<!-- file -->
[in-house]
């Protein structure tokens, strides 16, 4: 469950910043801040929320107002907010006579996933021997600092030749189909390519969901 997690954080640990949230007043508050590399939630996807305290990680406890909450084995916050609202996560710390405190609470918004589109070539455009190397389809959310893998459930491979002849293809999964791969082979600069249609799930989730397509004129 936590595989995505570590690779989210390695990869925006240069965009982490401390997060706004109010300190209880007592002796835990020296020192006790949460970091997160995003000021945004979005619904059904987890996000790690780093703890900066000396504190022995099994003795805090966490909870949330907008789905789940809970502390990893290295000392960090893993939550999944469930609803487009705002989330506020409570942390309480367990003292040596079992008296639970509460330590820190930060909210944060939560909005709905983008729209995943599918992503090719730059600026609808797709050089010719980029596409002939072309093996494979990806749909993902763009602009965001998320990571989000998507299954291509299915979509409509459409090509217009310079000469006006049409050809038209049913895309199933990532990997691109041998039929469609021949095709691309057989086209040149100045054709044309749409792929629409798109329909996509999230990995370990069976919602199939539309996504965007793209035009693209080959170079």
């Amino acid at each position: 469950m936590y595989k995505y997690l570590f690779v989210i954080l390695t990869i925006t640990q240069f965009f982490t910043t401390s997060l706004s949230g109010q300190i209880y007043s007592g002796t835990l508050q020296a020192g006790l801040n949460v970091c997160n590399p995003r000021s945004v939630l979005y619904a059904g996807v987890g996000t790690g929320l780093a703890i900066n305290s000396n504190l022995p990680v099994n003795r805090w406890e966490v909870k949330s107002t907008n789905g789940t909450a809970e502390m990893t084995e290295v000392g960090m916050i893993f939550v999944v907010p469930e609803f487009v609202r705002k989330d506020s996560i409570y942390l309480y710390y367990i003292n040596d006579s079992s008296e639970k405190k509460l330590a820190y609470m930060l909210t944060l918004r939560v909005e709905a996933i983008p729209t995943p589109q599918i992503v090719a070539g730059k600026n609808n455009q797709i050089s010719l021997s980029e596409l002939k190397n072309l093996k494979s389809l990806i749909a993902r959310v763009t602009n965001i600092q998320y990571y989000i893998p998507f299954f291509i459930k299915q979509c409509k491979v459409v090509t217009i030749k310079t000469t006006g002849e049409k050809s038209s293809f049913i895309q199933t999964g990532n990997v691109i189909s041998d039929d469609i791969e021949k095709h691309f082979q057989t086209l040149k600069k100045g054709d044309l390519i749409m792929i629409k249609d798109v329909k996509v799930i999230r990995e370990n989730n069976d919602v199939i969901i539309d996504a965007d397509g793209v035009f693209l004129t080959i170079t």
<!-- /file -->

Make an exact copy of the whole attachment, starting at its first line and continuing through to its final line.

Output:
[in-house]
């Protein structure tokens, strides 16, 4: 469950910043801040929320107002907010006579996933021997600092030749189909390519969901 997690954080640990949230007043508050590399939630996807305290990680406890909450084995916050609202996560710390405190609470918004589109070539455009190397389809959310893998459930491979002849293809999964791969082979600069249609799930989730397509004129 936590595989995505570590690779989210390695990869925006240069965009982490401390997060706004109010300190209880007592002796835990020296020192006790949460970091997160995003000021945004979005619904059904987890996000790690780093703890900066000396504190022995099994003795805090966490909870949330907008789905789940809970502390990893290295000392960090893993939550999944469930609803487009705002989330506020409570942390309480367990003292040596079992008296639970509460330590820190930060909210944060939560909005709905983008729209995943599918992503090719730059600026609808797709050089010719980029596409002939072309093996494979990806749909993902763009602009965001998320990571989000998507299954291509299915979509409509459409090509217009310079000469006006049409050809038209049913895309199933990532990997691109041998039929469609021949095709691309057989086209040149100045054709044309749409792929629409798109329909996509999230990995370990069976919602199939539309996504965007793209035009693209080959170079």
């Amino acid at each position: 469950m936590y595989k995505y997690l570590f690779v989210i954080l390695t990869i925006t640990q240069f965009f982490t910043t401390s997060l706004s949230g109010q300190i209880y007043s007592g002796t835990l508050q020296a020192g006790l801040n949460v970091c997160n590399p995003r000021s945004v939630l979005y619904a059904g996807v987890g996000t790690g929320l780093a703890i900066n305290s000396n504190l022995p990680v099994n003795r805090w406890e966490v909870k949330s107002t907008n789905g789940t909450a809970e502390m990893t084995e290295v000392g960090m916050i893993f939550v999944v907010p469930e609803f487009v609202r705002k989330d506020s996560i409570y942390l309480y710390y367990i003292n040596d006579s079992s008296e639970k405190k509460l330590a820190y609470m930060l909210t944060l918004r939560v909005e709905a996933i983008p729209t995943p589109q599918i992503v090719a070539g730059k600026n609808n455009q797709i050089s010719l021997s980029e596409l002939k190397n072309l093996k494979s389809l990806i749909a993902r959310v763009t602009n965001i600092q998320y990571y989000i893998p998507f299954f291509i459930k299915q979509c409509k491979v459409v090509t217009i030749k310079t000469t006006g002849e049409k050809s038209s293809f049913i895309q199933t999964g990532n990997v691109i189909s041998d039929d469609i791969e021949k095709h691309f082979q057989t086209l040149k600069k100045g054709d044309l390519i749409m792929i629409k249609d798109v329909k996509v799930i999230r990995e370990n989730n069976d919602v199939i969901i539309d996504a965007d397509g793209v035009f693209l004129t080959i170079t």